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Archives for September 4, 2017

Giving Garden space to be expanded

The Canton library is poised for an entire new look thanks largely to a generous donor who is funding the early efforts to transform the green space behind the building into a discovery area for children.

The plans are an evolution of the current attractions in the space, including a Giving Garden that has provided vegetables for The Community Kitchen since it was started in 2014 and the Butterfly Garden, which was designed as a waystation for the Monarch butterflies the following year.

The proposed concept for the space was done by Nature Explore, which designs research-based outdoor classrooms.  As envisioned, the space will serve as an area where teachers can bring children to enhance the STEM (science, technology, engineering and math) component in the school curriculum. There will also be areas where young children can dig in the dirt, play outdoor musical instruments or even perform on the mini stage that will be erected, said Sharon Woodrow, the outgoing director of the Haywood County Public Library.

There’s a giant tree on the edge of the outdoor space that will be surrounded by a deck that can serve as the classroom area for up to 25 students.

“This tree was just too nice to not take advantage of it,” Woodrow said, noting the shaded area near the property’s edge will have tables for picnics or projects.

There will also be quiet areas on the expansive grounds where the public can reflect or read.

Woodrow’s last day on the job will be Sept. 15, but the Canton project is one she hopes to devote volunteer time until it is completed.

“This is my last baby,” she said. “I want to finish up.”

She will be presenting the design and plans to the Haywood County Board of Commissioners at the Sept. 5 scheduled meeting.


  Lyra Cornelison waters plants in the Giving Garden at the Canton library.

Work in the outdoor area at the Canton library branch started in 2014 when the giving garden was started as a collaborative effort between the library, the Master Gardeners and the Haywood County Extension Office. The Monarch butterfly garden was planted in 2015.

In addition to the various fruit and vegetable patches in the space, there is an educational area about compost, and a flower area around parts of the perimeter. All species have a marker denoting their name.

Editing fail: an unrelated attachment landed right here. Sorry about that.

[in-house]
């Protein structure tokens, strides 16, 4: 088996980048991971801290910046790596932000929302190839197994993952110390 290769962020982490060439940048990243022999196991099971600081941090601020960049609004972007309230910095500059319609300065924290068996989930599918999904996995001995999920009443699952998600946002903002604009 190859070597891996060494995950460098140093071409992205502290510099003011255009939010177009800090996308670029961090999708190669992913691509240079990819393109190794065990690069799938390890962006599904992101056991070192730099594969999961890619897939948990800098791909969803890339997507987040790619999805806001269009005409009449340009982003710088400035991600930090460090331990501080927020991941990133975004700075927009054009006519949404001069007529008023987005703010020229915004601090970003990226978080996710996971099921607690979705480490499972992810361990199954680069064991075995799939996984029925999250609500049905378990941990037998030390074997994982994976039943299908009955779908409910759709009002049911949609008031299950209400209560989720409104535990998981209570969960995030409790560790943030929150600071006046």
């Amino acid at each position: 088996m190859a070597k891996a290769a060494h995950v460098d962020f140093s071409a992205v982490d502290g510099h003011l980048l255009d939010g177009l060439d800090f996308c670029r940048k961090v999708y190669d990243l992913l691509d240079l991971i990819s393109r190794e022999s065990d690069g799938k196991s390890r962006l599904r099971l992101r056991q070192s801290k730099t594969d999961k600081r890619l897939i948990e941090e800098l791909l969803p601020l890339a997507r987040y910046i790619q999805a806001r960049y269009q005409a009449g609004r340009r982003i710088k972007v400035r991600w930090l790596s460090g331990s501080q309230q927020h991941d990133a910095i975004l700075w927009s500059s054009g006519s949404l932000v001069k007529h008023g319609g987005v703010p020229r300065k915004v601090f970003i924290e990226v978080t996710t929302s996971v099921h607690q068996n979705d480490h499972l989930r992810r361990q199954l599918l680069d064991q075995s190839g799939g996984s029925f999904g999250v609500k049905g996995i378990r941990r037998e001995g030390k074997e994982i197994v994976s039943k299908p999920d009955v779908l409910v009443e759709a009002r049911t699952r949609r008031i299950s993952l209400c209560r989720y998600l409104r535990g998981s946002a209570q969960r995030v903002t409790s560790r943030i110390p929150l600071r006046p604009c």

For the expansion, Ann Overbeck provided the lion’s share of the project funding, which was supplemented by a grant from WNC Community Foundation, bringing the available project funding to $54,000. So far, $13,000 has been spent on the project design, a Grace Cathey sculpture that will provide the entryway and survey costs.

“Given the scope of the project, we will need more funds,” Woodrow said.  “That will be my part of my volunteerism — finding more funds or materials to complete the job.”

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September garden club events

September 11, Monday Westchester Garden Club invites you to Fall Paint Night on Monday, September 11 at 6:30pm at the Roanoke Council of Garden Clubs 3640 Colonial Avenue, SW Roanoke, VA 24018.

The $30.00 cost includes all supplies and refreshments. All are invited. RSVP by September 6 to Patty Smith 540.384.7226.

September 18, Monday Roanoke Council of Garden Clubs presents Nancy Duval, Manager Roanoke County Solid Waste Department will explore all aspects of recycling including what to do with electronics and hazardous materials and creative recycling ideas! Info will be available for surrounding cities and counties. The presentation is Monday, September 18 at 10:30am at the Roanoke Council of Garden Clubs 3640 Colonial Avenue, SW Roanoke, VA 24018. All are invited. Contact Carol 540.343.4519 for information.

September 23, Saturday The Roanoke Council of Garden Clubs has a plant sale on Saturday, September 23, 2017 from 9am-2pm at the Roanoke Council of Garden Clubs 3640 Colonial Avenue, SW Roanoke, VA 24018.

There will be a variety of plants for sale that are grown by garden club members and are reasonable priced. There will be a Boutique featuring gift items for sale. Your garden tools can be sharped at no cost while you shop. The event is free and all are welcome. Contact Carol at 343.4519 for information.

September 26, Tuesday Westchester Garden Club presents “22Things Your Grandmother Never Told You About Gardening” by David Roos at the Roanoke Council of Garden Clubs 3640 Colonial Avenue, SW Roanoke, VA 24018 on Tuesday, September 26 at 11am.

David Roos received his design training from the New York Botanical Garden’s Landscape Design program. He has a gardening design and consulting practice and gives lectures on his gardening philosophy. David Roos has his audience smiling and laughing as he emphasizes a hands on approach using common sense practicality in gardening. Refreshments follow his lecture.

The cost is $10.00 per person. All are welcome. RSVP by September 21, 2017 to Patty Smith 540.384.7226.

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Landscapes: When you have rocks, design a rock garden

From the mountains to the desert and back to the Pacific Ocean, Southern California rocks in more ways than one.

Yards, especially in communities hugging the foothills, are filled with them. Anyone who has had a swimming pool installed, or simply gardens, knows the ground below is packed with them. Sometimes playfully called regional “potatoes,” they’ve been distributed by rains by way of alluvial plains and scattered by earthquakes. Instead of hauling them away, some gardeners shrug and say, when you have rocks, make rock gardens.